Column: An apprisal of appraisals: Why am I not apprized?


Commentary by Curtis Honeycutt

The real estate market is white-hot right now. As soon as a property hits Zillow, the listing agent enjoys a bidding war above the asking price. In fact, someone stopped by to inquire about the Little Tikes house in our backyard. I had to break the news to the curious couple that our plastic, 20-square-foot tiny house property is already under contract and pending inspection. After all, the house’s plastic countertops are so easy to clean.

Is it buy low and sell high, or vice versa? All I know is that it’s not a good idea to buy while high. Either way, all this house market hullabaloo got me to thinking: What’s the difference between the words “appraise” and “apprise?” I have a feeling it’s time for a refresher.

These two words share so much in common. Both words are verbs. They have incredibly similar spellings. Not only that, but both have their roots in French. “Appraise” comes from the Old French word “appriser,” which means “to set a value on.” We get “apprise” from the French word “appris,” which means “to inform, give notice or advise.” Appraise, appriser. Apprise, appris. Are you surprised we confuse these words?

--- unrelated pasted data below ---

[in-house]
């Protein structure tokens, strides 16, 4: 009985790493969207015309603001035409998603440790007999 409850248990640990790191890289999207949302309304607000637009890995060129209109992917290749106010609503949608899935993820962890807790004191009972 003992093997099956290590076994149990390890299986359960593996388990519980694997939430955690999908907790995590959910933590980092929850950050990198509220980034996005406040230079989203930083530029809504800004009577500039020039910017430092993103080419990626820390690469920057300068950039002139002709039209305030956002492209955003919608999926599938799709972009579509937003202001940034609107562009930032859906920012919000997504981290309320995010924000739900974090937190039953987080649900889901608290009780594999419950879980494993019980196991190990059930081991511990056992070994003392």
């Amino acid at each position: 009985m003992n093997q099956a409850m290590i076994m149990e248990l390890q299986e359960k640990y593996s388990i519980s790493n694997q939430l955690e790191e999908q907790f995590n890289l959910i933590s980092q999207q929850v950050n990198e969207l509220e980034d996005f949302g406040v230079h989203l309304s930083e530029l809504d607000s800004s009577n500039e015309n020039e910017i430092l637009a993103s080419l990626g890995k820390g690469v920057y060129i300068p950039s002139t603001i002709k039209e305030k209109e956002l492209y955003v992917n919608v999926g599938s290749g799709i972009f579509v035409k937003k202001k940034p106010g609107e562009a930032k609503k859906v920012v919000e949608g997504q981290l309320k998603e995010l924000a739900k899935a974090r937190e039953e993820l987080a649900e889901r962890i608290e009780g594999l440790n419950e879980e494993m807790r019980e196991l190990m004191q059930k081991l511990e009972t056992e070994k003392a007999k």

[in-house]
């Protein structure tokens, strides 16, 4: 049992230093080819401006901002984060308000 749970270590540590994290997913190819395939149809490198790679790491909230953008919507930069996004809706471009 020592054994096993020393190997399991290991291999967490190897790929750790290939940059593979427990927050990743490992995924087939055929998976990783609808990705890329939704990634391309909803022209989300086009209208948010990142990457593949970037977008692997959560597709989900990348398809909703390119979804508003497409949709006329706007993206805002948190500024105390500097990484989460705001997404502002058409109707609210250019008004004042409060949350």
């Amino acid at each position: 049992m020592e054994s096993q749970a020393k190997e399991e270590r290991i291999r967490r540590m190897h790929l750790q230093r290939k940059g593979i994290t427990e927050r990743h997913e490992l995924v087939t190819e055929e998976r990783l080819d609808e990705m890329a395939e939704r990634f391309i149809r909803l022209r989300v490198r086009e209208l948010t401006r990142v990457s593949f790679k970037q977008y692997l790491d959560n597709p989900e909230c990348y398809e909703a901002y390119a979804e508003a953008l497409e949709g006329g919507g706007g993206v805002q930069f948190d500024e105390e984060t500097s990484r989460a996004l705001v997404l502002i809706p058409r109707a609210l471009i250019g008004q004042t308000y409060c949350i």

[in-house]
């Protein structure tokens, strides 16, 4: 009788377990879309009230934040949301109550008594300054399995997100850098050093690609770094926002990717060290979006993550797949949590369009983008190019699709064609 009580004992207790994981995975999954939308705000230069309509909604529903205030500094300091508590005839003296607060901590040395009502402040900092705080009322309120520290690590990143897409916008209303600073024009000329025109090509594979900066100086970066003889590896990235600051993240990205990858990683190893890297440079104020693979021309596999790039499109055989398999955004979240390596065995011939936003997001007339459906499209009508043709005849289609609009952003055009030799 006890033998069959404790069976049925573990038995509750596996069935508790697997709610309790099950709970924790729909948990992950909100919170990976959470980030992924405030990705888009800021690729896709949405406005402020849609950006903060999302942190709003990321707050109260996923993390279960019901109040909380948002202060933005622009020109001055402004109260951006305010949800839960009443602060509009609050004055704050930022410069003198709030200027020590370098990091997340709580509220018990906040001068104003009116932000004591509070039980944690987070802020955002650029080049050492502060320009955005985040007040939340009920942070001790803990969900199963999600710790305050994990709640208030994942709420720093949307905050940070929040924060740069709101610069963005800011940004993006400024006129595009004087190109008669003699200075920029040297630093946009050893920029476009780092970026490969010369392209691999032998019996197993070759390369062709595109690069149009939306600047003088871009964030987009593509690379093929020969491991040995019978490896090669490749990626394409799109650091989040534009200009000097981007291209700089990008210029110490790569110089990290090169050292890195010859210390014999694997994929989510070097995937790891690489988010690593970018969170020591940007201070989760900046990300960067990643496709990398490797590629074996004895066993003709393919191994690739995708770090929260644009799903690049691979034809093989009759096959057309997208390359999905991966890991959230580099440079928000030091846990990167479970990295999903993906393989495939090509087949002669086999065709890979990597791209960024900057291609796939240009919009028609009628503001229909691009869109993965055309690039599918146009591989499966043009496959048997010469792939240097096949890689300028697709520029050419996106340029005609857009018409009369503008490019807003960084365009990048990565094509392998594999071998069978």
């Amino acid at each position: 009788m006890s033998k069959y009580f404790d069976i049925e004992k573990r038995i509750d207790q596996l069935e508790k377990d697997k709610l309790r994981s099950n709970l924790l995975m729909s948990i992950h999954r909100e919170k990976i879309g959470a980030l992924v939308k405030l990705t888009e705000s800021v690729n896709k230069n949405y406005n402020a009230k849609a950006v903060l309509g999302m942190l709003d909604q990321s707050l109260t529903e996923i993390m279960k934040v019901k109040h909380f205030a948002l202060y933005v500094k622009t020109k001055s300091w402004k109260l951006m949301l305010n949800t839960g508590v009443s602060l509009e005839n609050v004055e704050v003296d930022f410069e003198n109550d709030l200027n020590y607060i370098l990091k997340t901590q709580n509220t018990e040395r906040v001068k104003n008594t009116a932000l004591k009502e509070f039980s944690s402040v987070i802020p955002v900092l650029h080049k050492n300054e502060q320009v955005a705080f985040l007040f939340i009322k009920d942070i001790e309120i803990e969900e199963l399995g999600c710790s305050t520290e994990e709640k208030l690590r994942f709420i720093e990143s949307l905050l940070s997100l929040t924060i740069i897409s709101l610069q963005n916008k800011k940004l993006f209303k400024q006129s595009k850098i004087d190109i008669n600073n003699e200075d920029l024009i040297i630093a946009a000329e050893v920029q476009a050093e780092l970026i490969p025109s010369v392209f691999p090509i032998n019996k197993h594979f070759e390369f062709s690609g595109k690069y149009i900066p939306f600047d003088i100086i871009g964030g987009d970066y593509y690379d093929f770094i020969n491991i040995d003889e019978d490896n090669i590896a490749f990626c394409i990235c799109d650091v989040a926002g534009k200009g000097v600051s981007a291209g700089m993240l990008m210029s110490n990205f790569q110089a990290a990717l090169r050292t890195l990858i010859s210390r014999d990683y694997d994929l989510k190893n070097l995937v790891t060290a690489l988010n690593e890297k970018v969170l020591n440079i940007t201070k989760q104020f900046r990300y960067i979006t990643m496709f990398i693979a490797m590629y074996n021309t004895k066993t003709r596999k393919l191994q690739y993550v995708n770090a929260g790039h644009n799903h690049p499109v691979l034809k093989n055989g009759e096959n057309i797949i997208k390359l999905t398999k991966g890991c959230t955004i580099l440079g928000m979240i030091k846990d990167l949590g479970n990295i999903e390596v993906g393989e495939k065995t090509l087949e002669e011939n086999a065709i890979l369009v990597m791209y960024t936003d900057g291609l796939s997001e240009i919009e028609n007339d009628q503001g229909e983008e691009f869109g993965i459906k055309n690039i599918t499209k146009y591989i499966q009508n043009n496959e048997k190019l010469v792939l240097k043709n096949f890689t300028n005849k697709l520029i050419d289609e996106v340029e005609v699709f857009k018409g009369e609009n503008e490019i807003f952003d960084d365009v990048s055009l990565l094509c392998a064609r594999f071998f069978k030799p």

I’ll cut to the chase: “Appraise” and “apprise” do have distinctly different meanings. “Appraise” means “to estimate or assign value” while “apprise” means “to tell or inform.” A Realtor can apprise her clients of the home’s appraisal. In this hot market, appraisals are coming in unusually high. Our Realtor apprised us of the fact that we were outbid on the modern bungalow.

Case closed? Not so fast, house hunters! Another word has crept into existence: “apprize.” Although it’s an uncommon word that appears in English in the 14th century, its definitions include both “to inform” and “to increase in value.” Go home, English; you’re drunk. In theory, your Realtor could apprize that the home you want to buy has granite countertops. As a result, this apprizes the home in your eyes. People love a good granite countertop.

First, I’d advise you to forget you ever learned the word “apprize.” It only confuses things. When you hear “appraise,” think of “raise,” as in value. When you hear “apprise,” think “advise.” I don’t know much about real estate, but I do know about words. And you can’t put a value on using the right word at the right time.